Freezing on the couch?
There are plenty of simple steps you can take to make your home warmer and more energy-efficient. Beat the chills and reduce your bills with our tips below.
Here's a startling fact: more people die from the cold in Australia than in Sweden. Research from medical journal The Lancet revealed that the cold contributed to about 3.7% of deaths in Sweden, but 6.7% (one in 15 deaths) in Australia.
So how can relatively mild Australian winters can result in more deaths than the below-zeros in Scandinavia? It seems that constant exposure
to low temperatures increases not only blood pressure, but the risk of cardiovascular and respiratory diseases, as our heart and lungs struggle to warm us
up. It's an important reminder that keeping your home warm in winter is not just for comfort but is for your health's sake too.
Australian homes are often better at keeping cool rather than warm (though some homes aren't good either way - too hot in summer and too cold in winter). Adrian Barnett, Professor of Public Health from the Queensland University of Technology, has called Australian houses "glorified tents", which expose
Australians to much lower temperatures than the Scandinavians endure inside. Swedish homes are better designed to keep in the heat and have a cosy average temperature of 23 degrees, compared to the below 18 degrees you can find in winter in an Australian weatherboard or Queenslander-style house.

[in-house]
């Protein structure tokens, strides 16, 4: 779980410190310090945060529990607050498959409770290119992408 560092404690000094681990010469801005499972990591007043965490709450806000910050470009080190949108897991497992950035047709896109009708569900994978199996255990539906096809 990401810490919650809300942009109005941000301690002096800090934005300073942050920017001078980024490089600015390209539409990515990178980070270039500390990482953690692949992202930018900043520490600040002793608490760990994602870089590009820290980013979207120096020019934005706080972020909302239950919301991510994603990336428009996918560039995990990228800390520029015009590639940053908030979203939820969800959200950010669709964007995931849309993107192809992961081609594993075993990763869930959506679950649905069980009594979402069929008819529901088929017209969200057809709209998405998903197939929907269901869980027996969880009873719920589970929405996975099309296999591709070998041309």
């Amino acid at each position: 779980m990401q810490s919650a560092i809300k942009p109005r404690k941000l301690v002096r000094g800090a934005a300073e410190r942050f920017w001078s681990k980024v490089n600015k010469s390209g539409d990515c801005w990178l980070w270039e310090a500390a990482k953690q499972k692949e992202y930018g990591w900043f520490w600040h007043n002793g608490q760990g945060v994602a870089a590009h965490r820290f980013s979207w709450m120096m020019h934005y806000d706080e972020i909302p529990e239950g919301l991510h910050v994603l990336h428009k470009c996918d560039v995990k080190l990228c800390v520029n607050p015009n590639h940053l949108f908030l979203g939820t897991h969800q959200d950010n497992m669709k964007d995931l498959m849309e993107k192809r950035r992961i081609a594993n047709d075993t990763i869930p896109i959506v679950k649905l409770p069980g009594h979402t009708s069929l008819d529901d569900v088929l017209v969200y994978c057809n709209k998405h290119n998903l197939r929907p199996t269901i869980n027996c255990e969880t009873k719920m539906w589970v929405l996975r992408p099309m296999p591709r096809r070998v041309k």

If you want to feel warm at home long term and also save money you need a plan that goes beyond beanies and ugg boots. Here are some practical solutions to beat the winter chill:
- Insulate: It is the best way to keep the heat in winter in and in summer out. Average households with ceiling wall and under floor insulation can save around $450 per year on energy bills.
- Seal up gaps and cracks: If you add up all the cracks and gaps in an average home, it would be the equivalent of having a 1 metre by 1.5 metre window open all the time. They can account for up to 15-20% of heat loss.
- Seal windows and use curtains: That will not only help you to keep warm in winter, but cool in summer. Up to 40% of our heating energy can be lost and up to 87% of the heat in our homes is gained through the windows.
- Look for possible draught culprits: Not only windows, but doors can be an issue. If you're just heating one room or living area, close its doors and windows to keep in the heat. A simple door snake or a rolled up towel can also help stop any draughts, especially in older houses where the doors might have larger gaps at floor level.
- Cover the floor with rugs: They act as insulation between your feet and the cold, hard floor.
- Reverse ceiling fans: Most models have a reverse switch. It turns the blades anti-clockwise and pushes the warm air from your heating system from the ceiling (remember, warm air rises) back down.
- Maintain your heaters: Get them serviced professionally every few years to keep them running more efficiently; gas heaters in particular should be well-maintained to ensure safe operation. Or if you're in the market for a new one, check out our heater buying guides.
- Close up any rooms you don't use and turn off the heating there.
For more advice for keeping warm take a look at our guide to home heating.